AL: The Proposal was a painting created at the Rose Garden on Naglee in the Rose Garden Neighborhood. It was inspired by a man proposing to his lady right in front of me as I was doing a Rose Garden scene. The couple stepped in front not knowing I was there. So I painted them into the scene. They were very impressed with the painting and came to my show and purchased it!
Dig IN: What have been the major highlights of your career?
AP: First Solo exhibition at Fred Spratt Gallery 1989
Two man exhibition at MACLA 2000
3 solo shows at the Blue House Gallery, Frankfurt Germany, 2010, 2012, 2014,
4 Solo shows at the Cooper Gallery and Transhudson Gallery in Jersey City, New Jersey
1992 and 1995 Award for Every day Hero for the arts for Jersey City 1994
Multi Cultural and Renannsaise winner at SJSU, 1989
Greenwich House Resident in artist winner, New York City 1995
2018 & 2019 Candidate for the Cornerstone for the arts award San Jose
Favorite shows I have curated:
1994 Racism and Otherness, 111 FIRST Street Galleries, Jersey City, New Jersey
1995 Sex, Control and Desire, 111 First Street
1998 Que es Chicano with Kelly Griffin on Santa Ana and Carlos Perez in San Jose
2010 Beast Figurative at Works Gallery
2013 Seed with Heart of Chaos
Dig IN: You’ve also taught at Bellarmine College Prep, Jesuit High School for the past 21 years, what values and experience in the art world do you hope to instill in your students? What do you hope to teach them?
AP: As I have stated one hand washes the other and teaching has been a major part of my life. From New York City to Costa Mesa and finally San Jose, teaching has been the constant in my life even as I have gone through several relationships. Besides showing students how to do art I try to teach them about the creative, regeneration healing power of art and how it can restore your spirit. Art saved me afterall. From a little boy 4 years old picking up wire that the Telephone repairman threw down because he saw me playing in the backyard to comic books (mostly Marvel 9–Stan Lee and Jack Kirby will always, along with Spiderman, Black Panther and the In Humans be my heroes.) I try to show students how benefiting it is and the freedom one feels when painting or sculpting. How another zone of calmness, serenity and certainty is the center of art making and how they can balance a stressful life with the medicine, the magical sweetness and process that envelopes one’s soul, heart, mind, hands and heart [with it.]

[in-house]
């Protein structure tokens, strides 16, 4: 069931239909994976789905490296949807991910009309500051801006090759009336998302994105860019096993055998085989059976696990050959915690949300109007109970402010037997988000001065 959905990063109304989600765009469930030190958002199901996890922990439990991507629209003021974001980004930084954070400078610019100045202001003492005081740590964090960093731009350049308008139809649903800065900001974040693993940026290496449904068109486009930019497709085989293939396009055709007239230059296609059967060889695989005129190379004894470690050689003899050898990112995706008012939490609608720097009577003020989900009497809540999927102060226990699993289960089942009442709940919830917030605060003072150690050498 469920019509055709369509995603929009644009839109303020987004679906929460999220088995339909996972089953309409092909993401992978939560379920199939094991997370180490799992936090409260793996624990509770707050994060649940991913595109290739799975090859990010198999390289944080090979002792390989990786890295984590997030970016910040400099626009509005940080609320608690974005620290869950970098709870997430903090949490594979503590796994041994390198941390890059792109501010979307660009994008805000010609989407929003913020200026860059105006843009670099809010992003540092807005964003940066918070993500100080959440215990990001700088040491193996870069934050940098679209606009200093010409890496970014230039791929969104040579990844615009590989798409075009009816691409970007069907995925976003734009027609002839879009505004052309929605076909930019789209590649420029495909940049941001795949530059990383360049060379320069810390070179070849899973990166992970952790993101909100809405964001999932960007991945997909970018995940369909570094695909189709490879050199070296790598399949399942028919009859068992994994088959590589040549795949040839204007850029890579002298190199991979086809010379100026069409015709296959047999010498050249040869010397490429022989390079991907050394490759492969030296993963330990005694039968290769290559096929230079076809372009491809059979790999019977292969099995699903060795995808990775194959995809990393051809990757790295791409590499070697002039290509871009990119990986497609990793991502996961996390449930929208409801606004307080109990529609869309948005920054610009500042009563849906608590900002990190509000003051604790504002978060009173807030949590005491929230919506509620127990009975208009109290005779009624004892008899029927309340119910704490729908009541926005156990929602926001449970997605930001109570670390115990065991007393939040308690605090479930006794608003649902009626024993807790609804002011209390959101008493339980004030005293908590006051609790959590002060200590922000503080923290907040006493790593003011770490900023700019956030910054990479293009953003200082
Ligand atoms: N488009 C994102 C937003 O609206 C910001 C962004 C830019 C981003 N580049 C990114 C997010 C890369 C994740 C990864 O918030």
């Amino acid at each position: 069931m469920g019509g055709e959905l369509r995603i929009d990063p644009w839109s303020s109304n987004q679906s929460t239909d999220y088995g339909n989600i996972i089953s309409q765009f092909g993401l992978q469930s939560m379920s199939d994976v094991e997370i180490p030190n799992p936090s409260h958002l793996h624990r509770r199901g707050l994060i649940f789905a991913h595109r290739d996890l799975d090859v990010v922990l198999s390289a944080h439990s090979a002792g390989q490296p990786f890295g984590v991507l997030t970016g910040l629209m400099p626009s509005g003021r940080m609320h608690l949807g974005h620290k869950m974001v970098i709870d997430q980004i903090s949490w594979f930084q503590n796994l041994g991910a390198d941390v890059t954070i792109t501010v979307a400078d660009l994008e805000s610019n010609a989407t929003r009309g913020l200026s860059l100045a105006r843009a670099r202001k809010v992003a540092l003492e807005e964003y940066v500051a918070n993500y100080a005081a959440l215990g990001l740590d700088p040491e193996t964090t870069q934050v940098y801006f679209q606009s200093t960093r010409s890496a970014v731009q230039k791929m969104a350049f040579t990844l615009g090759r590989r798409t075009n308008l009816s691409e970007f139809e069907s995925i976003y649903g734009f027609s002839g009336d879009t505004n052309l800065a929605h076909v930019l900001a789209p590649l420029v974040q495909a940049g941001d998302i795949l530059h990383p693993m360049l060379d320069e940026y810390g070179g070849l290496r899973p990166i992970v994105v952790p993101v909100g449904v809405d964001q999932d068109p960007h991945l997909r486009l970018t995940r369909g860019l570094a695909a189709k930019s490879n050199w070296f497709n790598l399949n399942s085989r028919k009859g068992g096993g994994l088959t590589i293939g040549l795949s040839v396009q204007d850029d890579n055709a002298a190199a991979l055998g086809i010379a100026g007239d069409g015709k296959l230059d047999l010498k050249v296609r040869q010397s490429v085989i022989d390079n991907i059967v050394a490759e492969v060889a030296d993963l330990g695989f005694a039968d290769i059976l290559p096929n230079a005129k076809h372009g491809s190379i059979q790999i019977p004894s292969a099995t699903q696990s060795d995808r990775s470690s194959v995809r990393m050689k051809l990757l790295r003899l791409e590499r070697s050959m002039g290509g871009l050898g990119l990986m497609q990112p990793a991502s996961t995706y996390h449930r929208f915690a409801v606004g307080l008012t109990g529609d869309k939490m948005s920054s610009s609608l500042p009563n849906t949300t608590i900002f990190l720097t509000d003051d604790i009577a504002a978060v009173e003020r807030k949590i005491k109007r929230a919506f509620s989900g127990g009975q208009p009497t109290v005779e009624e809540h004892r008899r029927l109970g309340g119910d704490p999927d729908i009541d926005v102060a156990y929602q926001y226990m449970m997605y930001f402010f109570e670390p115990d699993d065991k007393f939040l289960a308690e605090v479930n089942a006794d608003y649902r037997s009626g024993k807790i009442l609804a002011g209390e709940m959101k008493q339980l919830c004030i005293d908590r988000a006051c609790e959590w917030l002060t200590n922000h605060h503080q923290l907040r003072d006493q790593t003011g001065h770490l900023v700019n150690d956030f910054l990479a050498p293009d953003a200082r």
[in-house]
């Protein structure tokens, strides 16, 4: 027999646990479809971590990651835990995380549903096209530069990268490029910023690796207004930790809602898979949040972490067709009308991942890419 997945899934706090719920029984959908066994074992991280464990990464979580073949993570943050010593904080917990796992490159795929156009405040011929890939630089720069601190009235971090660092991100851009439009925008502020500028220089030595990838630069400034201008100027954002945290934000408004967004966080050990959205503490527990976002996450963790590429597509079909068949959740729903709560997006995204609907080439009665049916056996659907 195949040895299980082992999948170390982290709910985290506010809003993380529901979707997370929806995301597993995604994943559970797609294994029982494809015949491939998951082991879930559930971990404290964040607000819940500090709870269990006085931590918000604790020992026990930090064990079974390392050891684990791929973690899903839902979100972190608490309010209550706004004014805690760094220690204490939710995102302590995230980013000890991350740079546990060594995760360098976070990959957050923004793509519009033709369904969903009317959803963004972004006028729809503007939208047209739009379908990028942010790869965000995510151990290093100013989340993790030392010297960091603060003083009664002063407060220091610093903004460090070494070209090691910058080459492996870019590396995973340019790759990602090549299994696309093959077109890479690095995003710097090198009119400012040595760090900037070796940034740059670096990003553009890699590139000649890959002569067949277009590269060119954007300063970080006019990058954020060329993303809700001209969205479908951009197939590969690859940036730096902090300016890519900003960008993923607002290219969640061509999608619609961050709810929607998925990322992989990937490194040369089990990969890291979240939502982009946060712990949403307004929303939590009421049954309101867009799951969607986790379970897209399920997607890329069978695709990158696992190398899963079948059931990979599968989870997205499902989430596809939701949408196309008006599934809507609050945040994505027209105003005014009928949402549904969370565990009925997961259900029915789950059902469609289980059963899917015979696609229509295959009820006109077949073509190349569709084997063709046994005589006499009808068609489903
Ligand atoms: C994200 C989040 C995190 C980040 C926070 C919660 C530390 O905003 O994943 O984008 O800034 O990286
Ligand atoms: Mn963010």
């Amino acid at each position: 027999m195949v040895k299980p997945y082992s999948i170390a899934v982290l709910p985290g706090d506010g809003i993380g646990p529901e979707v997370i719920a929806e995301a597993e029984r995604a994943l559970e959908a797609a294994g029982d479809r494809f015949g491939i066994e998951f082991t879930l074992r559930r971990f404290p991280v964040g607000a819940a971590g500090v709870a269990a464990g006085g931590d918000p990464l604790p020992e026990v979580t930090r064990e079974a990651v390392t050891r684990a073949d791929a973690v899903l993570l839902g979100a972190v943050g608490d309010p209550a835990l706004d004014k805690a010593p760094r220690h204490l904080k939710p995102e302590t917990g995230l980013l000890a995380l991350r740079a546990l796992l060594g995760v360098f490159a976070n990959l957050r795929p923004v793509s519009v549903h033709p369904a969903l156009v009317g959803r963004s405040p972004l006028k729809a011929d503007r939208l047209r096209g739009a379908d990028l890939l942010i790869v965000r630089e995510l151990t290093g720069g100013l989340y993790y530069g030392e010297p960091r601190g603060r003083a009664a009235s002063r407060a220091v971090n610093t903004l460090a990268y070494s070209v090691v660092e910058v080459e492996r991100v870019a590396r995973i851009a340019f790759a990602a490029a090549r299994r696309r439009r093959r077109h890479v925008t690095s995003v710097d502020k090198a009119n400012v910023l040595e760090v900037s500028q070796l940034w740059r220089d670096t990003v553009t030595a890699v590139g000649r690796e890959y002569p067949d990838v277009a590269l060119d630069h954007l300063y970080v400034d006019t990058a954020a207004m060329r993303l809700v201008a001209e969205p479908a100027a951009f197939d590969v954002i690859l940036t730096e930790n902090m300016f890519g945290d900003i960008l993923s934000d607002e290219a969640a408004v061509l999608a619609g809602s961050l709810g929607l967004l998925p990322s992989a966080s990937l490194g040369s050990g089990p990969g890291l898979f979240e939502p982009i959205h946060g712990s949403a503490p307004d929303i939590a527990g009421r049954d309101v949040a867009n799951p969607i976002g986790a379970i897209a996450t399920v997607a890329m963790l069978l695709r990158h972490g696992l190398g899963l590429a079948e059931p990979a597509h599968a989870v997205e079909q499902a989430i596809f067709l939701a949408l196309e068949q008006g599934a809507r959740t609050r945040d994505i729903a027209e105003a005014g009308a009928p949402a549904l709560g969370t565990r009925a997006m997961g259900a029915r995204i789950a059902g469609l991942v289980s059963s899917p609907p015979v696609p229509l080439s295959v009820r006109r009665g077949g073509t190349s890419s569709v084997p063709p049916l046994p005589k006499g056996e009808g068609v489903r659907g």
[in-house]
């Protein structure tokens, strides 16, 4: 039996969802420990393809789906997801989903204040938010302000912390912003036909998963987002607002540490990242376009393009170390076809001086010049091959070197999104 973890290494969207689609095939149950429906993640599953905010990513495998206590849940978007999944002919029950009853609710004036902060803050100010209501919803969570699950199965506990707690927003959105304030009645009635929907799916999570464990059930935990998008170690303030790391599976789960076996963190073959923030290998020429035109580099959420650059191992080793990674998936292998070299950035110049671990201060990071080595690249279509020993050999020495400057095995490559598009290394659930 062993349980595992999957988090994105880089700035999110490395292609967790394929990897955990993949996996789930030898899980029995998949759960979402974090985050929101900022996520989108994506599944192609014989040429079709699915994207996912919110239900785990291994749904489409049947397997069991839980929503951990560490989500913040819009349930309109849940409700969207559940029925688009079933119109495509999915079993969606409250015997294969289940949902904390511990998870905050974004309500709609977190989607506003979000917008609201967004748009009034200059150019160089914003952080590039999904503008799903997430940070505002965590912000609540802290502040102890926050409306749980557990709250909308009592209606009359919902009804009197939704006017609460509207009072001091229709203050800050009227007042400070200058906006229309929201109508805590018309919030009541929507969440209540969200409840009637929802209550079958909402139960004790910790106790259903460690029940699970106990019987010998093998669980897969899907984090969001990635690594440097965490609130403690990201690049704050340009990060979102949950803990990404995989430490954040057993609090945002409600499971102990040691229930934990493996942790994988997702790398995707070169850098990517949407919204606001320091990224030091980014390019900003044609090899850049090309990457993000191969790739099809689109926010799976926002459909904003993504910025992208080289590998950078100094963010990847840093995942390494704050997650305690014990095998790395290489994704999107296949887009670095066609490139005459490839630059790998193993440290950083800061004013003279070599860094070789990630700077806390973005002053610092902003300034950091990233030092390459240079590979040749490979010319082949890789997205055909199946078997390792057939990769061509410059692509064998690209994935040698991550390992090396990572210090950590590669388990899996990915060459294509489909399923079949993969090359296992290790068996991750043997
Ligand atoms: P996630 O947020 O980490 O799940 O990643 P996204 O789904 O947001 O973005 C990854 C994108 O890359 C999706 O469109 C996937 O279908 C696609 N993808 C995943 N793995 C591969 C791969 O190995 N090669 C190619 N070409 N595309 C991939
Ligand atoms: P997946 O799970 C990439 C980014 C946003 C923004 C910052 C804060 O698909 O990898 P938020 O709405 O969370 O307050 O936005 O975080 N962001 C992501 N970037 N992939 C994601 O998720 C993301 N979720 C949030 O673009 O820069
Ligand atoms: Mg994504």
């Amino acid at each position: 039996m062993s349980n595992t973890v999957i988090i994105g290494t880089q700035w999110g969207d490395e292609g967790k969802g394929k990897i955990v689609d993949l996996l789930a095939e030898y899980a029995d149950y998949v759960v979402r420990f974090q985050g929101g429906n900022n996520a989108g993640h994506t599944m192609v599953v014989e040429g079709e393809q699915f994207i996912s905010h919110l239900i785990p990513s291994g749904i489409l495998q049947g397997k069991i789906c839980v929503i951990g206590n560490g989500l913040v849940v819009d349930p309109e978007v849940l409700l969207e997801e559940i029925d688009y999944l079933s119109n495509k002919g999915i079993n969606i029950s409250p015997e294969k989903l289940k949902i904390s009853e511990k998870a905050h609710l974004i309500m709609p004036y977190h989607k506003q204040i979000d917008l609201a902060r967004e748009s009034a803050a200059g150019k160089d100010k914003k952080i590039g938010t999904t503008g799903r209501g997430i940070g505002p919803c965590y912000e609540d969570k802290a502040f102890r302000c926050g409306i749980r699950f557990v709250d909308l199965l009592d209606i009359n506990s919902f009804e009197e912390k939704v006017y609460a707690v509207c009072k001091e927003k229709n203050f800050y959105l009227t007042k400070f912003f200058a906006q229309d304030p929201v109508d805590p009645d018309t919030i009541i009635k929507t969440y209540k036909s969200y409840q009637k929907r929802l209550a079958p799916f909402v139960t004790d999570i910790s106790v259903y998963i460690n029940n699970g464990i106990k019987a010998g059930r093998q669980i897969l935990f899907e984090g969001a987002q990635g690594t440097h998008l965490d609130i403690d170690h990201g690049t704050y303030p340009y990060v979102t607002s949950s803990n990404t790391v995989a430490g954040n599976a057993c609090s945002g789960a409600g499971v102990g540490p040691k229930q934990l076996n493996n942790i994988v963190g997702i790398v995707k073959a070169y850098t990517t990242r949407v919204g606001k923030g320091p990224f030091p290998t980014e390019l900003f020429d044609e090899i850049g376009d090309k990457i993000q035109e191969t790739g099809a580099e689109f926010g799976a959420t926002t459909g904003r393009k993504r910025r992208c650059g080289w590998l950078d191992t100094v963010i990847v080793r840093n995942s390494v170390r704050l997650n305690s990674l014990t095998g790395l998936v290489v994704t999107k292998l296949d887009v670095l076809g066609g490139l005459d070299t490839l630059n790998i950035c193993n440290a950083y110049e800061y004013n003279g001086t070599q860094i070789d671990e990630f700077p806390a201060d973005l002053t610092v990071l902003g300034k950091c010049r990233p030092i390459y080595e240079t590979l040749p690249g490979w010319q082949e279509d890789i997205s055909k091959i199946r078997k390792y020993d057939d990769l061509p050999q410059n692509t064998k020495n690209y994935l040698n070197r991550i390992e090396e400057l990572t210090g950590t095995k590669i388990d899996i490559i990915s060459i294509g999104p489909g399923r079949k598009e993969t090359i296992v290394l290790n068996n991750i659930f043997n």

Dig IN: One of your latest pieces is of NFL Football star Colin Kaepernick kneeling as he had done during NFL’s the national anthem in a symbolic gesture of protest against racial discrimination in the sports organization. How powerful do you believe art is in regards to activism and making political statements, in this case, on social justice issues? How do you feel art can influence change in society?
AP: I believe artists should reflect on their work or behavior and possess knowledge or awareness of the political landscape surrounding their environment. I recently did a piece on the children in cages coming from Central America juxtaposing against the Vietnamese fleeing from Vietnam. I also made a large painting of Colin Kaepernick in front of a flag turning into a snake via its
stripes and the stars sobbing, illustrating to me the tremendous struggle and pain of the division of America today. I believe an artist can make a statement through their art.
Dig IN: You are still involved in a number of group art exhibits, what are your plans for the future in regards to showing art and as an artist in general?
AP: My plans for the future are to have an Open Studio in May and to be a part of the SubZERO Arts Festival in June. I plan on showing at Kaleid Gallery for awhile, reading [poetry] at Cafe Frascati, as well as helping other artists as much as I can.